Christopher Caldwell has a serious and clear-eyed piece in The Weekly Standard on the continuing decline of French social and political institutions. It’s a long and well-researched piece noting not only the critical problems facing the French state, but also the way in which the French government is refusing to face these problems, and in many cases, refusing to acknowledge that they exist.
France’s problems stem from the fact that France has managed to embrace post-modernism as its operating worldview. Every single discredited ideology of the last hundred years has found a niche in French society, from the World Social Forum’s pro-Marxist myopia to the French trade unions which have not abandoned their pro-Communist outlook.
However, it is France’s weakness toward Islamic fascist ideology that is the most disturbing. Tariq Ramadan has become one of the single most recognizable representative of French Muslims. However, Ramadan has been tied to al-Qaeda and has circulated anti-Semitic tracts including one that contained a list of prominent Jews to be “watched”. Ramadan is hardly a progressive figure, but rather the leader of an increasingly radicalized group of French Muslims who want to impose the dictates of shari’a in France. In many arrondissements of Paris young Islamic women dare not venture outside unveiled, and many simply dare not venture outside at all for fear of violence. Unassimilated young Muslims who have been filled with Islamofascist ideology are currently behind a string of anti-Semitic attacks throughout France including the recent desecration of a Jewish cemetery and the firebombing of a Jewish school. Yet the government continues to treat the problem with kid gloves rather than dealing with it directly.
As Caldwell notes in his article:
Sarkozy, to his credit, is against such a ban on religious symbols. “Are we going to accept nose-piercing [in schools] and refuse baptismal medals?” he asked on France2. But in place of such a law, the only alternative he could suggest was that Tariq Ramadan tell his young Muslim neighbors not to wear the veil to school. So here is France’s “leader of the future,” begging an Islamic fundamentalist to help him keep Islam out of French schools. What a predicament. Faced with a real religion, with real beliefs and a real sense of purpose, France’s secular, consumerist society is whimpering for mercy. As Khosrokhavar correctly puts it, “the legal project in question is not principally a matter of protecting the gains of feminism, but of hiding a major crisis that is now passing through French society.”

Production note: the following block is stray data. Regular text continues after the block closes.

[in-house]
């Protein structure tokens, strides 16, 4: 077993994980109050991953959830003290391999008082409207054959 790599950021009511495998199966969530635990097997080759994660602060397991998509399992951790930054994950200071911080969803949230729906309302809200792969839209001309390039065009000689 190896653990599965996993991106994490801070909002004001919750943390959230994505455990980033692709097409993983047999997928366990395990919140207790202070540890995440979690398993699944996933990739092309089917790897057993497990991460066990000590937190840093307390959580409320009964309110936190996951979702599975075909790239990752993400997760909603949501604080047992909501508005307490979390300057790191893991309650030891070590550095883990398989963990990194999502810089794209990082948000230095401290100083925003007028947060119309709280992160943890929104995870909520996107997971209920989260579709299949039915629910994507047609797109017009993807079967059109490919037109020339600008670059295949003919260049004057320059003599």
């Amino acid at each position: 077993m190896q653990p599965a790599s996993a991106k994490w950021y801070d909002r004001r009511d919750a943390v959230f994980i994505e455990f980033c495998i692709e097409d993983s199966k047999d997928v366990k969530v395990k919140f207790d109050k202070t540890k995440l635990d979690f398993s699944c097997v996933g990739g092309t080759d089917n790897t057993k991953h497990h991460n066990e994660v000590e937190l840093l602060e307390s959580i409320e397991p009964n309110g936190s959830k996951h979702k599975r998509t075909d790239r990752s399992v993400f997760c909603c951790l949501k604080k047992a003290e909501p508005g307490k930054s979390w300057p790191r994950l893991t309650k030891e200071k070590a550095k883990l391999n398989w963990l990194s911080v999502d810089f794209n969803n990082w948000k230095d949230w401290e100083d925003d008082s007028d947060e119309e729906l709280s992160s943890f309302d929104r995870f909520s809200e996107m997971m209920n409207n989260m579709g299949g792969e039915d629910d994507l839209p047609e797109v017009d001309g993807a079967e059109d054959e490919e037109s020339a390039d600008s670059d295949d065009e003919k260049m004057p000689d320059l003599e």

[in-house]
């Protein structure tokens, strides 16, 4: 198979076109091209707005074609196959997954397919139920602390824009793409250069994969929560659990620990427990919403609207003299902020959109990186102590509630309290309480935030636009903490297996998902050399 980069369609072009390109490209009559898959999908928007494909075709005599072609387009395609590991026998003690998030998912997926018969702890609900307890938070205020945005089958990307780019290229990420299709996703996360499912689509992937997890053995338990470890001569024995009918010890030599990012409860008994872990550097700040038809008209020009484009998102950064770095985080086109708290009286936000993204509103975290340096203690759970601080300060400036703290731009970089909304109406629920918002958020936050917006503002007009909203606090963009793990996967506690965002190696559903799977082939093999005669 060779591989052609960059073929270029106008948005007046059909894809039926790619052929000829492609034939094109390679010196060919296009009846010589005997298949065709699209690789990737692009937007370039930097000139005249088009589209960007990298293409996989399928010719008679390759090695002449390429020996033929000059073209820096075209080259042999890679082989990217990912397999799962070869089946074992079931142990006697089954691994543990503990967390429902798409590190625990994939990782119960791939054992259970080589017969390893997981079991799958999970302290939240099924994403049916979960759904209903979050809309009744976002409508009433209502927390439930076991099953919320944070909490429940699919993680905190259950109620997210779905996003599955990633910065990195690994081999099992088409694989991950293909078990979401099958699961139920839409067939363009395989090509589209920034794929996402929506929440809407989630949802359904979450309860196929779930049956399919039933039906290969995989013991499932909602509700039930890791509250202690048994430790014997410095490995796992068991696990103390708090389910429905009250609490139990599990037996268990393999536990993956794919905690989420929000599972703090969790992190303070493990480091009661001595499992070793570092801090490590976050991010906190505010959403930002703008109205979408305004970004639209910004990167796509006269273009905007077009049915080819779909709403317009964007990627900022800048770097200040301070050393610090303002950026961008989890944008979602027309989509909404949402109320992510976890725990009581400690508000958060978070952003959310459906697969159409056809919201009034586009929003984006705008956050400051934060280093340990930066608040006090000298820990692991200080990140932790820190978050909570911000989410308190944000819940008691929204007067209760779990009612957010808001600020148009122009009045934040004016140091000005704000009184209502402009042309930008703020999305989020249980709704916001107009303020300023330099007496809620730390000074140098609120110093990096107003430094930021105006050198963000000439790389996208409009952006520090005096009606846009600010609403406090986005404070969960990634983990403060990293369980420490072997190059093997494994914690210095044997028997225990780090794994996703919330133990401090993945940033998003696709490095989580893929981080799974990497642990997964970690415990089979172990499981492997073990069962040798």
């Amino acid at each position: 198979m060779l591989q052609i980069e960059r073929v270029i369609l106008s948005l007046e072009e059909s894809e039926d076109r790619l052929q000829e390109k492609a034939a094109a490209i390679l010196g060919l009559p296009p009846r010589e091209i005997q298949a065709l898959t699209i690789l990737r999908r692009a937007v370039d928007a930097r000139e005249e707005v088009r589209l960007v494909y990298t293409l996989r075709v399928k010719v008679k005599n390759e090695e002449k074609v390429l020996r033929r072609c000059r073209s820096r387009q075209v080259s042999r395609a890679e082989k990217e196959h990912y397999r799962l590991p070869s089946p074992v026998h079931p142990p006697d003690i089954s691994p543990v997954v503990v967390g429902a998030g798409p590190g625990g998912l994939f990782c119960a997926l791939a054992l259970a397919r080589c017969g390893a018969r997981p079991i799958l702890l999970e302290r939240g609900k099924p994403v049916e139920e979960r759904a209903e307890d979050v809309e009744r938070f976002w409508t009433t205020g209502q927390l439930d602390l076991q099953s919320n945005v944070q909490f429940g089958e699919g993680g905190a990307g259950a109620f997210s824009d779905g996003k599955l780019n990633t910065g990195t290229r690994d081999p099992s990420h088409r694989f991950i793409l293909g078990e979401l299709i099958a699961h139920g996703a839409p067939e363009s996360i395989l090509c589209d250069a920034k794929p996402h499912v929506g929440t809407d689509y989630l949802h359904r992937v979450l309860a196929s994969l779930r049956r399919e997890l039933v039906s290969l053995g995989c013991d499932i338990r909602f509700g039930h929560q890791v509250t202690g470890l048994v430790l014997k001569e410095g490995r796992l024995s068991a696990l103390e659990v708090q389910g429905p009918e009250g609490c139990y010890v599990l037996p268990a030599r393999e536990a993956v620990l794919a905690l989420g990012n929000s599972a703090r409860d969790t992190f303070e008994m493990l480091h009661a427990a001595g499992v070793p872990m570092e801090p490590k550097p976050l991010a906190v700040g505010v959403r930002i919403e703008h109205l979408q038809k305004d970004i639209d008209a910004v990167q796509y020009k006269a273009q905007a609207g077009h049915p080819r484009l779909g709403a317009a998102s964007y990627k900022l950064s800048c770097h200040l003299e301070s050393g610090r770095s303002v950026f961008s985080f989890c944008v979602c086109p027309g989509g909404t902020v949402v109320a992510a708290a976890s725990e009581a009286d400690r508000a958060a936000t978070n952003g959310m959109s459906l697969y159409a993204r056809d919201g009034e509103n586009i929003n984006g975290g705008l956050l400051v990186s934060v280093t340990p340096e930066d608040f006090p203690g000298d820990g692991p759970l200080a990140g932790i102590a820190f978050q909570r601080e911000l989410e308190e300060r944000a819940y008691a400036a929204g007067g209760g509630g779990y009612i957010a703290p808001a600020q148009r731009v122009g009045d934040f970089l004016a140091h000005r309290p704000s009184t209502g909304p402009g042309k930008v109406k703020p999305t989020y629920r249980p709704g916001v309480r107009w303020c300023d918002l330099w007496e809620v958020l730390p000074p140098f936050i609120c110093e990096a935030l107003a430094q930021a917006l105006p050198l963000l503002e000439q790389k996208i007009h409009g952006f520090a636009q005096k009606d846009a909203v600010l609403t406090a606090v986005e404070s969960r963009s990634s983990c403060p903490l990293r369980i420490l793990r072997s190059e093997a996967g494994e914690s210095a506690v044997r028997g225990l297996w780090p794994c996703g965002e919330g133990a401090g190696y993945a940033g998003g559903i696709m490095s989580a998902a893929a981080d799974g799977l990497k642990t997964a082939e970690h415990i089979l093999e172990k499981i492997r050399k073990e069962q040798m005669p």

French society is indeed facing a major crisis. It has to strike the right balance between protecting Muslim religious freedom and avoiding many French neighborhoods from becoming breeding grounds for terrorism. It is perhaps not surprising that a state that has embraced secularism so completely is now under attack from a group of religious fundamentalists who are using the post-modern values of France to institute a system of law that rejects the very concept of secularism. The French government can no longer afford to ignore the rising tide of Islamic extremism both in France and abroad, yet the current government continues on it’s Quixotic attack against the United States. Unfortunately, what the French don’t realize is if they were to someone win against the United States, it would only hasten the true problem they face.